37. Reliability: The extent to which results are consistent over time and an accurate representation of the total population under study is referred to as reliability. If the results of a study can be reproduced under a similar methodology, then the research instrument is considered to be reliable.


  1. The best evidence hierarchy can be used to evaluate the strength or validity of research. Rated from best (highest level) to the lowest level:
    1. Meta-analysis
    2. Randomized controlled trials
    3. Quasi-experimental studies
    4. Case control studies
    5. Cohort studies
    6. Qualitative studies
  2. Anecdotes are no longer considered valid research
  3. There is always a potential for bias in research
    1. Who were the study participants? Data can not be applied to excluded groups.
    2. Were there conflicts of interest?
      1. Does the person funding the research stand to gain by certain results?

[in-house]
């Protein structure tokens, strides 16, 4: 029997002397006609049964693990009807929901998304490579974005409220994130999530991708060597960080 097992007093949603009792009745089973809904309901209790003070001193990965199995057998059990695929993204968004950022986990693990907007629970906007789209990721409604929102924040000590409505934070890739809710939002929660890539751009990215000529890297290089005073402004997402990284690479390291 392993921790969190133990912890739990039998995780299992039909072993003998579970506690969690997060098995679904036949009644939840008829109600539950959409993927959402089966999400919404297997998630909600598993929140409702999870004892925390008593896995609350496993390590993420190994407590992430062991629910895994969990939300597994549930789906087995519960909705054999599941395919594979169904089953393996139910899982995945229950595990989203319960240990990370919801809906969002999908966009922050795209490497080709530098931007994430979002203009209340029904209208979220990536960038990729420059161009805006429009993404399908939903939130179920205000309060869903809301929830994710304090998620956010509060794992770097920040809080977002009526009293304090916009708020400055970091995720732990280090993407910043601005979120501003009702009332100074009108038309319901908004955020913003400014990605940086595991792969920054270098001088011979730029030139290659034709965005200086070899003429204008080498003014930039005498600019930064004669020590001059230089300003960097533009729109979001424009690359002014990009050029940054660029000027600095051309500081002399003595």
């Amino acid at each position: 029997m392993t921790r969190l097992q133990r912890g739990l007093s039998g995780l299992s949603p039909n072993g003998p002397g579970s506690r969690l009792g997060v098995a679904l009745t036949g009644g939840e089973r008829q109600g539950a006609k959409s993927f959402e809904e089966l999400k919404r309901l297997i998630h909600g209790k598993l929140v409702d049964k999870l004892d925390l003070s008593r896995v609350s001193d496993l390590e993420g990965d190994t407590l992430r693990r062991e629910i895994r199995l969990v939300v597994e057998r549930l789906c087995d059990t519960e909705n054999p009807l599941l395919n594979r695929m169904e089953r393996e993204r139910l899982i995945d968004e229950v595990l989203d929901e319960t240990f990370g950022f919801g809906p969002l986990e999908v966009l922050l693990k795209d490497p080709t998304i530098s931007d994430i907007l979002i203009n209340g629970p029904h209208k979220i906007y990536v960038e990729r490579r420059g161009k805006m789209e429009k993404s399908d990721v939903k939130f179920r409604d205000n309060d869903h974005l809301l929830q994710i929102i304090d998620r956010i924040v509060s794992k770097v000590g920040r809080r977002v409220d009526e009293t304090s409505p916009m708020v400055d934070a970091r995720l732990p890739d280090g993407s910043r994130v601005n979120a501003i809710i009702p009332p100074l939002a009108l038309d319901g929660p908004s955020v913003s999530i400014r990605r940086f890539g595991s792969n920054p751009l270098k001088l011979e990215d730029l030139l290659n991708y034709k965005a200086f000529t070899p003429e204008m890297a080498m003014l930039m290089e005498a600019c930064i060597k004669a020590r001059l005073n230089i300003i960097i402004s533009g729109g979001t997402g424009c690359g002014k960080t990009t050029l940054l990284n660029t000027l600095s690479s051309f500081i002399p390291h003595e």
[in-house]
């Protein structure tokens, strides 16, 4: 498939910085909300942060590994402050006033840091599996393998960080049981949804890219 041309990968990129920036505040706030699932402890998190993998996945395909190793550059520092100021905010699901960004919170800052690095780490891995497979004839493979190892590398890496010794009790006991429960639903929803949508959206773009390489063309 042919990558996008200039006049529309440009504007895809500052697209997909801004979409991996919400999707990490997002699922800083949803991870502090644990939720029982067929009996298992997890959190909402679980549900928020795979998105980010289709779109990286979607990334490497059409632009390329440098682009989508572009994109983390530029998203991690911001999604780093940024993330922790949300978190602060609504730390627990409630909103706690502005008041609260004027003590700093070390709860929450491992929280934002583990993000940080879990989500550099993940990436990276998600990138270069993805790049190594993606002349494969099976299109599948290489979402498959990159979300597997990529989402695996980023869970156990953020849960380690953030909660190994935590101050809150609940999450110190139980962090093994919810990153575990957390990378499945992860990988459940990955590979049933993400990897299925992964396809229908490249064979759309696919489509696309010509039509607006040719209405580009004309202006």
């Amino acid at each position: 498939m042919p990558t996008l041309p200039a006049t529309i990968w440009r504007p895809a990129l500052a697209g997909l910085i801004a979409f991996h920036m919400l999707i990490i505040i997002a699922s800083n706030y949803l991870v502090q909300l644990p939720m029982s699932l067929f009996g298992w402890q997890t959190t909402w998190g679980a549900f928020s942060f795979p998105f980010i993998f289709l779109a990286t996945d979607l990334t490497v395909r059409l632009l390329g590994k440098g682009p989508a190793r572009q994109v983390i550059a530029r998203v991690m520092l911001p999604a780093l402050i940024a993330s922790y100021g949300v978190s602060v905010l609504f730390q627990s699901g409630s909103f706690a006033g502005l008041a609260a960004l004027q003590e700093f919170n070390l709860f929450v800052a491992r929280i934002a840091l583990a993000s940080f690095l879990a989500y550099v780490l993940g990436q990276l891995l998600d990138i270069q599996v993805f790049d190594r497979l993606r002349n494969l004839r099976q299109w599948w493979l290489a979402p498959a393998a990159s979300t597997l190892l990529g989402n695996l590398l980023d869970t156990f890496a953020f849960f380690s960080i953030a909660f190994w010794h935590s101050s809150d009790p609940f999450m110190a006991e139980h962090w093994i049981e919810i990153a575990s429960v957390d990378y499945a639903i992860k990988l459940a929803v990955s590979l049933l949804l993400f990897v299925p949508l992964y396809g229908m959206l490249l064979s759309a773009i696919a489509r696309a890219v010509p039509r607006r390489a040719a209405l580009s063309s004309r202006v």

2. Will there be a resulting career advancement from the research?
      3. Was there a publication bias?
        1. Unfavorable results not published
        2. Bar or line graphs not using equivalent doses of comparison drugs
  4. Findings, Results and Conclusions
    1. Statements derived from statistical analysis of the data. They do not prove anything. They merely offer a suggestion as to what the data might mean.


References and Further Reading

  1. Hutchinson, K., EdE, RN, PMHCNS-BC, CARN. (2015). Elements in Professionalism in Nursing Practice. In Psychiatric-Mental Health Nursing (5th ed., pp. 258-271). WY: American Nurses Credentialing Center.

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Posted on May 12, 2017, in Education and tagged , . Bookmark the permalink. Leave a comment.